Hodgkin's disease (HD) had a low overall incidence rate in Bombay when compared to western countries. However, the incidence rate in childhood was quite high. Review of 1082 cases of Hodgkin's disease recorded at the Tata Memorial Hospital, Bombay. India during a period of 35 years showed that mixed cellularity, with 54% of the total, was the most frequent histologic subtype and this, together with lymphocyte depleted type formed 68% of all HD. The nodular sclerosis type formed only 9%. A bimodal character of the age pattern with a young age peak in the second decade of life, a male preponderance, a high incidence in childhood, and the predominance of low survival types, are the major features of the disease in India. The current data, which are the largest series reported from Bombay and other parts of India, indicate that the type-I pattern as described by Correa and O'Connor may be the characteristic feature of the Hodgkin's disease in India.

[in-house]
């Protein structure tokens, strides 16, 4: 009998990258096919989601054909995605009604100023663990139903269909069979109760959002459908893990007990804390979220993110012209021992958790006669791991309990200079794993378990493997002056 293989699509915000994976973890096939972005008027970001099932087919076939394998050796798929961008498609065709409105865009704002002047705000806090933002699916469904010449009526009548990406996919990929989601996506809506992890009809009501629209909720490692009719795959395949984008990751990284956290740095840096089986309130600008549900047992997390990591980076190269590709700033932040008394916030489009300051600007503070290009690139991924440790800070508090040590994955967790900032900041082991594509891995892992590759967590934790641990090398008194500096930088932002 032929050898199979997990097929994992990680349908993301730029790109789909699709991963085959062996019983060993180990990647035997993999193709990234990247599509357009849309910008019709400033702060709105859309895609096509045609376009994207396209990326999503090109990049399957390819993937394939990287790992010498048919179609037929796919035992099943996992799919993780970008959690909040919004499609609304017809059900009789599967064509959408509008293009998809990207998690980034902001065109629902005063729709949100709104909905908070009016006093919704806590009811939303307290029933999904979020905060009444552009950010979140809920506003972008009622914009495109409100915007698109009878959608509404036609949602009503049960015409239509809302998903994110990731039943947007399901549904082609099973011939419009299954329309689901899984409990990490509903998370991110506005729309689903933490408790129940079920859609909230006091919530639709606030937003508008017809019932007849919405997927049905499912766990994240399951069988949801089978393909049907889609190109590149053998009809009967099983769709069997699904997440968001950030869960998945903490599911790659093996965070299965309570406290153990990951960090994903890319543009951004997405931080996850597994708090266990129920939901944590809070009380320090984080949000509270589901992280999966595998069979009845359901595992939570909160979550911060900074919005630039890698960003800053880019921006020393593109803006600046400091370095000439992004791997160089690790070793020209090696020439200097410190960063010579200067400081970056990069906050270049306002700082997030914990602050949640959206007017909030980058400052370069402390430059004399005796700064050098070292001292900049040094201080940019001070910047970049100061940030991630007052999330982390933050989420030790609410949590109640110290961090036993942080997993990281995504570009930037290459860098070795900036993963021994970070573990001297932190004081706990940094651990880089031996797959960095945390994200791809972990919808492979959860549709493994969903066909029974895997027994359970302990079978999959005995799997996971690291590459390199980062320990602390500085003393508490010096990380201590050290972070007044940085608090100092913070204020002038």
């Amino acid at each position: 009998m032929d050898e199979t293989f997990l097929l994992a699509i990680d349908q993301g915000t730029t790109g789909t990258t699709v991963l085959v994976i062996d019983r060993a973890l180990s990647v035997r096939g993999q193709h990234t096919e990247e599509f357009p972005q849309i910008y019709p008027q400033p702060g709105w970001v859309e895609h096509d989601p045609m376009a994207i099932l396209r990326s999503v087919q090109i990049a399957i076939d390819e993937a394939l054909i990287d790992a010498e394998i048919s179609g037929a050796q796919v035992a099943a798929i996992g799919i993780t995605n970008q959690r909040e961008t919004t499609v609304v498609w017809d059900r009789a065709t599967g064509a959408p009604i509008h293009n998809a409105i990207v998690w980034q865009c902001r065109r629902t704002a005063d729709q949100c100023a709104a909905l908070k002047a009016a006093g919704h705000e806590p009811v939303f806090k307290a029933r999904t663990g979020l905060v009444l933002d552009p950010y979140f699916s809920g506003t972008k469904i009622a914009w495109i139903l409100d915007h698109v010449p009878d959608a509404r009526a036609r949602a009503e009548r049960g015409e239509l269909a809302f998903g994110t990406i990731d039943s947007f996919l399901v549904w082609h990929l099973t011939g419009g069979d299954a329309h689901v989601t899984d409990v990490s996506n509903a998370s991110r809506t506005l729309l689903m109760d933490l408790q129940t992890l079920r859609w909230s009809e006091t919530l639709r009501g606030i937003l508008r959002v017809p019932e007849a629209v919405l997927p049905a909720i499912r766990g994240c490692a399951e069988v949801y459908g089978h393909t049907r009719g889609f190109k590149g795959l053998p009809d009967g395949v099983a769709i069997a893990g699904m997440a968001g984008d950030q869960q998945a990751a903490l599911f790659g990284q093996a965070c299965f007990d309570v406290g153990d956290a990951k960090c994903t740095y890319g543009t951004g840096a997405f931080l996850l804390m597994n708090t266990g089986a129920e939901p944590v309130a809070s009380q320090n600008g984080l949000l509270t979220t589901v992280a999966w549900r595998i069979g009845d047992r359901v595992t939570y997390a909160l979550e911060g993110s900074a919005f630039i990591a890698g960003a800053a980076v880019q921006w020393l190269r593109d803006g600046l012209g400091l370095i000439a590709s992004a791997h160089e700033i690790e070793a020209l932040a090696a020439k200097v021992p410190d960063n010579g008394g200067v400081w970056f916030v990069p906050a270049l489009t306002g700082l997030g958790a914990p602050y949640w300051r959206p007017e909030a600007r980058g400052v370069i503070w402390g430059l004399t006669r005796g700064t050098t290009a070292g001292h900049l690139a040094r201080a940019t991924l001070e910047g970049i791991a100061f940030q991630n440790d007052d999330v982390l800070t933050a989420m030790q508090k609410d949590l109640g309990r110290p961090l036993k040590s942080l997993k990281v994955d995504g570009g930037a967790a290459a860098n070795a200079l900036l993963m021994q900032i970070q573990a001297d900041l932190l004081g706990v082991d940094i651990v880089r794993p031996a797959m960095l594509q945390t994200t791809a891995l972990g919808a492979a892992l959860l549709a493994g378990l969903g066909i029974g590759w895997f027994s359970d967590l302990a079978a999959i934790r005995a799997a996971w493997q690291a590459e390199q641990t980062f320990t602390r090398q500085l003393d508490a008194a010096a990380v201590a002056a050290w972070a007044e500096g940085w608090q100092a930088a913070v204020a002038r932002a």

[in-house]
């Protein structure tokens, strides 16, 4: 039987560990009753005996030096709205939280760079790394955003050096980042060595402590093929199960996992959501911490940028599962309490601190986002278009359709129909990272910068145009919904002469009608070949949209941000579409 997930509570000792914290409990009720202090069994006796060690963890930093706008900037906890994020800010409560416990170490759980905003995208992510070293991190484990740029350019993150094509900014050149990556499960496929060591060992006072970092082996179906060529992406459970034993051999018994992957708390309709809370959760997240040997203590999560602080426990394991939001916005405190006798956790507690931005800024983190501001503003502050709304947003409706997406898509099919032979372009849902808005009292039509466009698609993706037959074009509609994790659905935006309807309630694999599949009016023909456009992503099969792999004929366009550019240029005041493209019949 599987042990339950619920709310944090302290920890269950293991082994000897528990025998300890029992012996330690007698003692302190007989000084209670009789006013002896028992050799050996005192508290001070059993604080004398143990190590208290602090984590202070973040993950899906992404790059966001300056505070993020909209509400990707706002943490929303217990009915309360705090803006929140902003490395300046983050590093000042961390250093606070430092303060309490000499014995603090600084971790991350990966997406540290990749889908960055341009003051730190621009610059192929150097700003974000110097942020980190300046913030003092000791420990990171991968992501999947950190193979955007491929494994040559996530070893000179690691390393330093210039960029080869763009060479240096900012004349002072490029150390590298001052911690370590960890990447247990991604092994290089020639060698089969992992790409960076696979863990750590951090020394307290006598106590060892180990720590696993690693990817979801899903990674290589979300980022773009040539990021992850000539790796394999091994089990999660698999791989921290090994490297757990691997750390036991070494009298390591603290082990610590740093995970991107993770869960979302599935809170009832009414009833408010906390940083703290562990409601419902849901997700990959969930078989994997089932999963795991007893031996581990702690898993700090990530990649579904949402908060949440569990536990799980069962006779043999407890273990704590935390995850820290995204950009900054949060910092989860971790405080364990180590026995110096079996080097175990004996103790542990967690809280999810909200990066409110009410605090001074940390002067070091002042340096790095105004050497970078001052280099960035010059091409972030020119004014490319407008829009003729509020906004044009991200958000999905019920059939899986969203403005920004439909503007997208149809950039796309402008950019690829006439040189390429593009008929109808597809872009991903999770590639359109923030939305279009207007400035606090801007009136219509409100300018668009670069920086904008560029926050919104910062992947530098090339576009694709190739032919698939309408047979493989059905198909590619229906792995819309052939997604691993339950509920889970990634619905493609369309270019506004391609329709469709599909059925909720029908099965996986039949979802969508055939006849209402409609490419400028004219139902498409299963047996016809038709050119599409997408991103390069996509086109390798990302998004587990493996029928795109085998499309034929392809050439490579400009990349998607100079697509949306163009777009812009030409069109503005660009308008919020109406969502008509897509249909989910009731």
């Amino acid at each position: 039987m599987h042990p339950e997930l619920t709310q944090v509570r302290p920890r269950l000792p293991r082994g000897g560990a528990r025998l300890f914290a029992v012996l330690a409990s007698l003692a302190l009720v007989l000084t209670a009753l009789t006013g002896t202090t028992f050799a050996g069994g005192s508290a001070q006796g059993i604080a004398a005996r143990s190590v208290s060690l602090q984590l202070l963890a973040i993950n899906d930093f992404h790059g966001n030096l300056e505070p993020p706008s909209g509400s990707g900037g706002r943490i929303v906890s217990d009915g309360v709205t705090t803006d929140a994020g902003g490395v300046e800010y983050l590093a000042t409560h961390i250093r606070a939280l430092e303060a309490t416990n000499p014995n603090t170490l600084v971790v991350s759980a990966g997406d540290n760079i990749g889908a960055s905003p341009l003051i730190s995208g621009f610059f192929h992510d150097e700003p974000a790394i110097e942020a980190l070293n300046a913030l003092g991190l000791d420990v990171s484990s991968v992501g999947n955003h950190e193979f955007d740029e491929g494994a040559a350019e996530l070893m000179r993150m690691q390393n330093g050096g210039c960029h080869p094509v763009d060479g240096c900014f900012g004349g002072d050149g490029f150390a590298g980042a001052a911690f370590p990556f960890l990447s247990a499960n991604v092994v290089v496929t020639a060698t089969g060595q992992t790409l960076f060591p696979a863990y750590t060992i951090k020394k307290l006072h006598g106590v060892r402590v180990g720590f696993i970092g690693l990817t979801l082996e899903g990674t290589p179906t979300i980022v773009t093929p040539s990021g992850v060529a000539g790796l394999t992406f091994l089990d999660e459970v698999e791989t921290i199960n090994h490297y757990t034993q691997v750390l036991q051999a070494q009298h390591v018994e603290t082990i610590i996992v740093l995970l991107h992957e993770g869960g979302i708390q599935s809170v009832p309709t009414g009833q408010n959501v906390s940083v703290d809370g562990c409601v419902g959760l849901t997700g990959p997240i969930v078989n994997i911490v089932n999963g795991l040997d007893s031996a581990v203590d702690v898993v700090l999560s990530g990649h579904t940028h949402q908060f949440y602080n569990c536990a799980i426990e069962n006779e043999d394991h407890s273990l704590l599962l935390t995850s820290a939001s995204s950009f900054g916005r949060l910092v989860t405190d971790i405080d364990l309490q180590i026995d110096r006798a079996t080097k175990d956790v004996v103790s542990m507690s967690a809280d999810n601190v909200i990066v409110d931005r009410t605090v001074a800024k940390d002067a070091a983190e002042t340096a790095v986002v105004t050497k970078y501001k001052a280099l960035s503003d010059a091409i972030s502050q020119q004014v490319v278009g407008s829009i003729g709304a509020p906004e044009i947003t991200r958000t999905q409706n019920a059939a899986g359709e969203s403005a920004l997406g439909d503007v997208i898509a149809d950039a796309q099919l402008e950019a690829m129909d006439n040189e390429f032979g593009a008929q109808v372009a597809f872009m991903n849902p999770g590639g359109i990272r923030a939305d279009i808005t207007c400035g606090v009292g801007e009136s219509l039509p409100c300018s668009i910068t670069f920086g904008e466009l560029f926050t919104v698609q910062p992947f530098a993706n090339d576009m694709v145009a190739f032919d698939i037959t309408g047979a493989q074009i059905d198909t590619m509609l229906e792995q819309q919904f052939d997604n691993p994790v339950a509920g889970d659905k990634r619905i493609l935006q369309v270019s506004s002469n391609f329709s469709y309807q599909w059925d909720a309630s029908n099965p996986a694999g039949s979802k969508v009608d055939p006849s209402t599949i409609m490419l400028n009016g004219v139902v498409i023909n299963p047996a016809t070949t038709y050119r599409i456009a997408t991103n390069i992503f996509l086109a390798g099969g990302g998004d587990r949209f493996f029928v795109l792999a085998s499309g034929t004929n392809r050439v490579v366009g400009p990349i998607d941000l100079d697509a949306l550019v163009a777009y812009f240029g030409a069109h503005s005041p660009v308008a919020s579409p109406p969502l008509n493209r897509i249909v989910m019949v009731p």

There has been a hypothesis that Hodgkin's disease in young adults and multiple sclerosis may have related causes because the age of clinical onset and the geographic distribution of both are similar. This hypothesis was tested for data in Denmark. Detweeen 1943-62, the average annual incidence rate for Hoadgkin's disease in Denmark was 2.25 per 100,000 population (2.68 male and 1.83 female). Between 1951-69, the average annual death rate for Hodgkin's disease was 2.15 per 100,000 (2.66 male and 1.64 female). The average annual incidence rate for multiple sclerosis in Denmark was calculated from age at onset for 2,481 prevalent cases of 1949, the 1940 population, and an average annual incidence of 128.86 cases for 1939-45: the average annual incidence rate per 100,000 was then 3.35 (3.00 male and 3.69 female). Age specific incidence and death rate for Hodgkin's disease in Denmark each showed a bimodal curve, with one peak at age 25-29 and the other at age 70-74; this was found for each sex, with male rates consistently higher than female. The age specific incidence rates for multiple sclerosis were clearly unimodal with a peak at age 25-29 more definite in females than males. Rates for MS were notably higher for young females than males but about equal by sex for those over the age of 30. The geographic distribution of multiple sclerosis within the counties (amter) of Denmark was markedly non-random, with the major concentration of high prevalence areas middle Jutland and on to Fyn. Geographic distribution of Hodgkin's disease, whether for the young or the old, and whether from incident or death cases, showed no significant variation from a homogeneous distribution. In formal testing there was no correlation of any Hodgkin's distribution with that of MS. A review of the Hodgkin's data for distribution in the United States, on which the original hypothesis was based, suggests the variation there may be little more than reporting artifact. Accordingly, we conclude that there is no relation between distributions of these two disorders, and the factors they do appear to have in common are either quite non-specific or of questionable validity. Thus there is no reason to believe that multiple sclerosis and Hodgkin's disease, even in the young, share a common etiology.